40 years ago, Prof. Dr. Wolfgang Wiltschko was the first to prove that migrating robins use the Earths magnetic field to direct themselves during migration. Their magnetic sensor showed them the course of the field lines of the Earths magnetic field. This produces an inclination compass that reacts to the inclination of the Earths magnetic field to the surface of the Earth, thus distinguishing between pole-wards (the side on which the field lines incline downwards) and equator-wards (the side on which they incline upwards). The inbuilt compass is additionally finely tuned to the field strength of the Earths local magnetic field, but can also be flexibly adapted to other field strengths that the birds encounter in the course of migration. Since that time a compass of this kind has been found in more than 20 species of birds, the majority of them being those songbirds that undertake annual migration. An international working group under the direction of Wolfgang und Roswitha Wiltschko of Frankfurt University has now succeeded in demonstrating the presence of a magnetic sense of direction in domestic chickens as well.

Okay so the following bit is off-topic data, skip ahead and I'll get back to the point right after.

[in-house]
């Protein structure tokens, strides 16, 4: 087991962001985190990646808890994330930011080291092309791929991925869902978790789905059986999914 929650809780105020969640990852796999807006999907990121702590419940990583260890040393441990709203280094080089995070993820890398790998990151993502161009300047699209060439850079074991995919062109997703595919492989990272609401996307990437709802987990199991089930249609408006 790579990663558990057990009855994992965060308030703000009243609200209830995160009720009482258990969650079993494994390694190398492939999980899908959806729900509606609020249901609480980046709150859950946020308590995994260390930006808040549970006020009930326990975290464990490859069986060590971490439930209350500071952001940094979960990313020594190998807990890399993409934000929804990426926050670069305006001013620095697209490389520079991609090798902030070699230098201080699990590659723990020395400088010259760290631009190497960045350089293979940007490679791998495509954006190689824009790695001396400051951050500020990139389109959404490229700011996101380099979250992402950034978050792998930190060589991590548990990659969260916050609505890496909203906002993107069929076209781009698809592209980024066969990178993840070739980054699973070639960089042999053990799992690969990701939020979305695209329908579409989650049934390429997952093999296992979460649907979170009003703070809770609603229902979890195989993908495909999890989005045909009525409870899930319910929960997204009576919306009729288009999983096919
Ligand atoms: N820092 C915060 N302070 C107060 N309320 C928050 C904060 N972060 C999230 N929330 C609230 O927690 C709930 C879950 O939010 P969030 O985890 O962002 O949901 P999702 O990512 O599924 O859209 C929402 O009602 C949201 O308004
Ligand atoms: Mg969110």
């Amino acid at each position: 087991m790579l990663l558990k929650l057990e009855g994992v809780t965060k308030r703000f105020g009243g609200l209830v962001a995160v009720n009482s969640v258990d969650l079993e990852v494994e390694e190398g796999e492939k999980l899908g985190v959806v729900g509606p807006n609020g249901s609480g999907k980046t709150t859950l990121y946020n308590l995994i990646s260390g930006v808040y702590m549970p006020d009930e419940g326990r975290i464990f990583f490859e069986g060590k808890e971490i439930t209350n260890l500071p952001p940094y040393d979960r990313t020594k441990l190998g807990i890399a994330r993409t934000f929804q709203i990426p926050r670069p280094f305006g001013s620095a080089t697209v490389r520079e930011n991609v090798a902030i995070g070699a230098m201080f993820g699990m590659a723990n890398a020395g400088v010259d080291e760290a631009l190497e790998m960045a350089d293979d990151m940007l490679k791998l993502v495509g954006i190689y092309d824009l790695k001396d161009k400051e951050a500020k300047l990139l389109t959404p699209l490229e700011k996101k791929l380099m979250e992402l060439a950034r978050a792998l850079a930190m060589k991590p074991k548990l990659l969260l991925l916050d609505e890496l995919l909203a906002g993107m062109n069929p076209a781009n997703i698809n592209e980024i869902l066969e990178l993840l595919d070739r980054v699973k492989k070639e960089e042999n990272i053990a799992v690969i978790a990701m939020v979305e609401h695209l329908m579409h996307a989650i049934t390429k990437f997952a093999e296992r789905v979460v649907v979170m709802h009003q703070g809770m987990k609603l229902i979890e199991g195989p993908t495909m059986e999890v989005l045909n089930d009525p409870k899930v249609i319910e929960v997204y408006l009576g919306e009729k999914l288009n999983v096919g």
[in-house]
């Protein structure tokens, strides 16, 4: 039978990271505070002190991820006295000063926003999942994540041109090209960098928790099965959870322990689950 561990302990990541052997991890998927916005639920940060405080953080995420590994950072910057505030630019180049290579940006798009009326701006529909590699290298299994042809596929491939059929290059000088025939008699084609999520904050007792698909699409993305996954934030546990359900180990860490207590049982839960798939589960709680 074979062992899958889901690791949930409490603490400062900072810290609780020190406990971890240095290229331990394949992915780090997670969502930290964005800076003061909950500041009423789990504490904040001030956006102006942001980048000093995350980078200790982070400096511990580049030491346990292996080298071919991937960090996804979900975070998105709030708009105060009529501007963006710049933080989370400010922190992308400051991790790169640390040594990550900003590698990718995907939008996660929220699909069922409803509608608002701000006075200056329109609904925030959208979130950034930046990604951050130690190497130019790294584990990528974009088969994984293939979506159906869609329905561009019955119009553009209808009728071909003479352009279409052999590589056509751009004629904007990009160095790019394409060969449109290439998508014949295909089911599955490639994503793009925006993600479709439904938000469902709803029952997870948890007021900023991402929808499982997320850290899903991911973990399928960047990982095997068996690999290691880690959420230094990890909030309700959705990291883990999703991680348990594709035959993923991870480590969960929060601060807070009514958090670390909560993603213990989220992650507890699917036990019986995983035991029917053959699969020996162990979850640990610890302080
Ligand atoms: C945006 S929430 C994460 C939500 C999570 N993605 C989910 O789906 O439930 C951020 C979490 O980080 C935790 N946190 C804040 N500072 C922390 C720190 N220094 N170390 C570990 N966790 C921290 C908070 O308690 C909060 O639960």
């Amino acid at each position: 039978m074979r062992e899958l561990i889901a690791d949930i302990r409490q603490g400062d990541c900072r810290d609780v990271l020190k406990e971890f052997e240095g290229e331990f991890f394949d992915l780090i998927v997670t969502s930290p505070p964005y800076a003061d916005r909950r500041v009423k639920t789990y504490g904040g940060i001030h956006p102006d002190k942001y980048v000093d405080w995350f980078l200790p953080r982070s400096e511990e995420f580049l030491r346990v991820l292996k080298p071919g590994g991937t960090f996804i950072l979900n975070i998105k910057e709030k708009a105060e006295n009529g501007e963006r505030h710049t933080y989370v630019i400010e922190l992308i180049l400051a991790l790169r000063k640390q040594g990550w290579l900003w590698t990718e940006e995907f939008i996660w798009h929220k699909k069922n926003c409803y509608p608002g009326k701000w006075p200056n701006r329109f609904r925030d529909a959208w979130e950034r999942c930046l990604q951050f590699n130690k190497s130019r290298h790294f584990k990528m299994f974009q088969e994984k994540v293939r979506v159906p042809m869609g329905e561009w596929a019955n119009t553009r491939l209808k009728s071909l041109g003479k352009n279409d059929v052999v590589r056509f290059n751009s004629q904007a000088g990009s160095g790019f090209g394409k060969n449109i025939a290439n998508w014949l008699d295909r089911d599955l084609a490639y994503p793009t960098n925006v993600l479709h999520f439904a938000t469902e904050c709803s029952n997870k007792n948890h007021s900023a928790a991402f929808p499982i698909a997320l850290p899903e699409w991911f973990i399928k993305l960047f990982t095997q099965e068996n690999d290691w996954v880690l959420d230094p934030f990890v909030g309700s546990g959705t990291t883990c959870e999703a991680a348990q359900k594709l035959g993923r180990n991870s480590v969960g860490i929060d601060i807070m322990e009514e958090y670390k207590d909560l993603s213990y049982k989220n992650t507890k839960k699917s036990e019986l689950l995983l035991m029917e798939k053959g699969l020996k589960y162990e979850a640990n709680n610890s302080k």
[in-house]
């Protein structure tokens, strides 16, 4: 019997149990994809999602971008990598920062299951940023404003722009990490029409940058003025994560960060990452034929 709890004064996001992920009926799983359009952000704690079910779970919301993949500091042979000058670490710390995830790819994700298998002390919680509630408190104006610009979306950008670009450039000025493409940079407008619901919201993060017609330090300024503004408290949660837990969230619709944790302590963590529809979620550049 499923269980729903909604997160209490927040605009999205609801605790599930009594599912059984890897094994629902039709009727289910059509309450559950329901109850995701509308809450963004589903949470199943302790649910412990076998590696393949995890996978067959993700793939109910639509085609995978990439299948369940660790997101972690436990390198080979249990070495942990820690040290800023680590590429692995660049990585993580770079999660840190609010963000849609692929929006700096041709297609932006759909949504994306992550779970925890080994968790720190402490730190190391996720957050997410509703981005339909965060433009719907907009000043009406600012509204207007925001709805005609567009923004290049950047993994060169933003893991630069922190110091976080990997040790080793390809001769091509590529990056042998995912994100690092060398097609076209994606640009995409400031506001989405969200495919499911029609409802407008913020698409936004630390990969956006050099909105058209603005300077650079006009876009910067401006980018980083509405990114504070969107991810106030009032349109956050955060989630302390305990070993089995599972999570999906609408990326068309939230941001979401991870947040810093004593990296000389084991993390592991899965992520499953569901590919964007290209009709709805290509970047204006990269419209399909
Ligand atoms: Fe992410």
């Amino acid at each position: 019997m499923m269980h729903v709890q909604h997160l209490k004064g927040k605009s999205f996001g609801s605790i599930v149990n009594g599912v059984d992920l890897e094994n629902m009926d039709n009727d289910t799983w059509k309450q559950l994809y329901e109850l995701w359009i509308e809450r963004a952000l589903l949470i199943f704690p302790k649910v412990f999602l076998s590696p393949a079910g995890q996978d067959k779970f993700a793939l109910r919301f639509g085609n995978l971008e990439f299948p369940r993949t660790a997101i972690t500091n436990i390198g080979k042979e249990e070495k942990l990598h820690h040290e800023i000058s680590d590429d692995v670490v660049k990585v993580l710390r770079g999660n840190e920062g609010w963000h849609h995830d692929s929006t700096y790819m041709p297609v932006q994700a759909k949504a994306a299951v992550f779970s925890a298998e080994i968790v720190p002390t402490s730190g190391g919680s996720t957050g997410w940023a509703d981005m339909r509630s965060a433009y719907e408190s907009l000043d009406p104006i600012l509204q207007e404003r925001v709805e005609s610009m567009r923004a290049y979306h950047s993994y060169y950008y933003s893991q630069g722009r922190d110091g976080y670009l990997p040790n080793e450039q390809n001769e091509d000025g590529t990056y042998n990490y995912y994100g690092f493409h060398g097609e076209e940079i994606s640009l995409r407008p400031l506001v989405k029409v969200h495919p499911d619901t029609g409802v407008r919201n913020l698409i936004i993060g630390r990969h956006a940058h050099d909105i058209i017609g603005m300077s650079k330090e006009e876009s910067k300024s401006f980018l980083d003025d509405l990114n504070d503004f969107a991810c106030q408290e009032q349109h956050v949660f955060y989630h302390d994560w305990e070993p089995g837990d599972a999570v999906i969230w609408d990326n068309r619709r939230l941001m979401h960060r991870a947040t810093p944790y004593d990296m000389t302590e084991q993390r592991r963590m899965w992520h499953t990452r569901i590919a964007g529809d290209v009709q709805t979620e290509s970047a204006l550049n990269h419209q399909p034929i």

For this purpose, newly hatched chicks were imprinted on a red ball which they from then on regarded as their mother. The researchers then hid the ball behind one of four screens, and taught the chickens by intensive training that the mother was always behind the screen that was in the northerly direction. To demonstrate that the chicken senses this compass point by means of its magnetic sense of direction, the researchers set up an artificial magnetic field in an easterly direction and the chickens did actually seek their mother behind the screen that lay to the east.
Further experiments showed that the chickens magnetic sensor functions very similarly to that of the robin. It also reacts to the inclination and the local field strength of the Earths magnetic field. The magnetic sensor is probably situated in the eye, since the b
Contact: Wolfgang Wiltschko
Johann Wolfgang Goethe-Universitt Frankfurt